Just in case you may have missed it, I have a new book out, called Finger’s Breadth. As the book is a “sexy gay science fiction thriller” about queer men losing bits of their digits – though, of course, there’s a lot more to the novel than that.
Naturally, this has caused a bit of a fuss – which got me to thinking, and this thinking got me here: to a brand new Streetwalker about publicity … and pushing the envelope.
The world of writing has completely, totally, changed – and what’s worse it seems to keep changing, day-by-day if not hour-by-hour. It seems like just this morning that publishing a book was the hard part of the writing life, with publicity being a necessary but secondary evil. But not any more: ebooks and the fall of the empire of publishing have flipped the apple cart over: it’s now publishing is easy and publicity is the hard part … the very hard part.
What’s made it even worse is that everyone has a solution: you should be on Facebook, you should be on Twitter, you should be on Goodreads, you should be on Red Room, you should be on Google+, you should be doing blog tours, you should be … well, you get the point. The problem with a lot of these so-called solutions is that they are far too often like financial advice … and the old joke about financial advice is still true: the only successful people are the ones telling you how to be successful.
That’s not to say that you should put your fingers in your ears and hum real loudly: while you shouldn’t try everything in regards to marketing doing absolutely nothing is a lot worse.
But, anyway, back to me. One thing that’s popped up a lot lately has been people telling me that I’ve crossed a tasteful line in my little publicity stunts – that somehow what I’ve been doing does a disservice to me and my work.
Yeah, that smarts. But hearing that I also have a rather evil little grin on my face: for what I’ve done is nothing compared to what other writers have done.
Courtesy of Tony Perrottet of The New York Times (“How Writers Build the Brand“), comes more than a few tales of authors who have done whatever they could – and frequently more than that – to get the word out about their product. Case in point are these gems: ” In 1887, Guy de Maupassant sent up a hot-air balloon over the Seine with the name of his latest short story, ‘Le Horla,’ painted on its side. In 1884, Maurice Barrès hired men to wear sandwich boards promoting his literary review, Les Taches d’Encre. In 1932, Colette created her own line of cosmetics sold through a Paris store.”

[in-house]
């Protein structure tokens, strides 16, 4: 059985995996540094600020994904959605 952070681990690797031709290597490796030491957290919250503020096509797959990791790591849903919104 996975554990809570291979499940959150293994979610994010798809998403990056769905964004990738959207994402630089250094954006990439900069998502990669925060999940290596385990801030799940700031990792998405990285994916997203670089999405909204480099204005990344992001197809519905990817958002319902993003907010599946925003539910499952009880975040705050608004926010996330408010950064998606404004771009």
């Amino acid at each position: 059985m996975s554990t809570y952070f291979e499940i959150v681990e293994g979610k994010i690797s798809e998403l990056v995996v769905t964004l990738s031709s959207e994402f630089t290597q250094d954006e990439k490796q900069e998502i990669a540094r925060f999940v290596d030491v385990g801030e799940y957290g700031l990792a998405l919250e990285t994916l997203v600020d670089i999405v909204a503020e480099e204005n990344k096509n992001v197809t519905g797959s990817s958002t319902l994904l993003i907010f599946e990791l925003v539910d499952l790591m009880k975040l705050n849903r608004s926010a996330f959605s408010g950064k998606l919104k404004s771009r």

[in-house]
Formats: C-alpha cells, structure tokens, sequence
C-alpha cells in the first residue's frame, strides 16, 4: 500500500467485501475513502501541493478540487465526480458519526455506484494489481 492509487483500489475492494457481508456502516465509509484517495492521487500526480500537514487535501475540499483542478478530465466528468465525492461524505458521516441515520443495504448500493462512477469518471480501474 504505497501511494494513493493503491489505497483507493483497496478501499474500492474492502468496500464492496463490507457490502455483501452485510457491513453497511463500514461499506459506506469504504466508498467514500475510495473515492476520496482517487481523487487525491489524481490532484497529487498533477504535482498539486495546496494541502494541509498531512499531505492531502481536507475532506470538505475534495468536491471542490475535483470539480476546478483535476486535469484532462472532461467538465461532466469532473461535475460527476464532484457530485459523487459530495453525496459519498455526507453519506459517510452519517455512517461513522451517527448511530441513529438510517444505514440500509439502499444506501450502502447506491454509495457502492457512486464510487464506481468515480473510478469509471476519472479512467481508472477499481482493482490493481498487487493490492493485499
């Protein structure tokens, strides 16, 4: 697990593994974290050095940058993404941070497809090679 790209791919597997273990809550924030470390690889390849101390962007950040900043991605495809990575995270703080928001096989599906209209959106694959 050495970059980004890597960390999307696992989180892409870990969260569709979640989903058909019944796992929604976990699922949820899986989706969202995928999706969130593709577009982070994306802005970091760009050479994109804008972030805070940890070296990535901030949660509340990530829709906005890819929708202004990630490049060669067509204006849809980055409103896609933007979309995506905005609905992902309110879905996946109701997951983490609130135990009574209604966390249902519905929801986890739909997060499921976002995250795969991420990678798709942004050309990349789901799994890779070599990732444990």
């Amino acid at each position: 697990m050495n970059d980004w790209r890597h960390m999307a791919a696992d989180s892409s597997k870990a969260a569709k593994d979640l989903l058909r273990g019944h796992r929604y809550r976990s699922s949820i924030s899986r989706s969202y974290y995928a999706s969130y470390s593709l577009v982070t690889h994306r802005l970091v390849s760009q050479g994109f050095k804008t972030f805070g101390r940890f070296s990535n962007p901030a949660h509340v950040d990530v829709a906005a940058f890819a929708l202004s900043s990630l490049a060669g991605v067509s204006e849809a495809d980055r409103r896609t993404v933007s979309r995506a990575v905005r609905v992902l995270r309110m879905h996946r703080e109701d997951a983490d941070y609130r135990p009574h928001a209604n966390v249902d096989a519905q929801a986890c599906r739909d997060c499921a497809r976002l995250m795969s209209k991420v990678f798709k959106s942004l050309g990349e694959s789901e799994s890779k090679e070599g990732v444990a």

Ever hear of a fellow by the name of Hemingway? Well, Ernest was no stranger to GETTING THE WORD OUT. A master of branding, he worked long and hard not just to get noticed but become the character that everyone thought he was – to the point where we have to wonder where the fictional Ernest began and the real Hemingway ended.
Then there’s the tale of Grimod de la Reynière (1758-1837), who turned the established idea of “wine and dine to success” by staging a dinner in celebration of his Reflections on Pleasure – though the guests were locked in until the next morning and, while they ate, Grimod lavished the assembled with anything less that praise. Outrage ensued – to put it mildly – but his book became a bestseller.
One of my personal favorites, though, is Georges Simenon – and not just because he lived in a rather exotic arrangement with his wife and claimed to have made love to over 10,000 women – but because he’d planned a stunt to write a novel in 72 hours while in a hanging glass cage in the Moulin Rouge – with the audience encouraged to choose the book’s characters, title, and more. While Georges sadly didn’t carry out his plan that hasn’t stopped other writers from trying their hands on the similar: Harlan Ellison, for instance, used to write in the front window of the now-defunct Change of Hobbit Bookstore in Los Angeles.
So should you lock yourself in a glass cage? Lock in a party of critics? Hire a hot air balloon? Stick flyers on windshields? Claim that another writer has stolen your identity?
Well, it’s up to you, but keep in mind what another author has said – also known for his publicity: “There is only one thing in life worse than being talked about, and that is not being talked about.”
Oscar Wilde may not have lived in the age of the Internet but he, like Hemingway, Grimod, Poe, Simenon, Maupassant, and so many writers before or since, understood that it’s important to stand out from the crowd.
Certainly it’s risky, absolutely it can backfire, but at the same time there is a very long tradition in authors having a total and complete blast in getting the word out there about their work.
Before I wrap this up, I want to say one final thing about near-outrageousness and publicity. While I can’t speak for Hemingway, Grimod, and all the rest, I can speak for myself: money would be nice, fame would be pleasant, but why I’ve taken these risks and accepted the occasional backfires is because I’ve had a blast writing these books and so I’ll do whatever it takes to get them out into the world — and read.
To quote Groucho Marx: “Outside of a dog, a book is a man’s best friend. Inside of a dog it’s too dark to read.”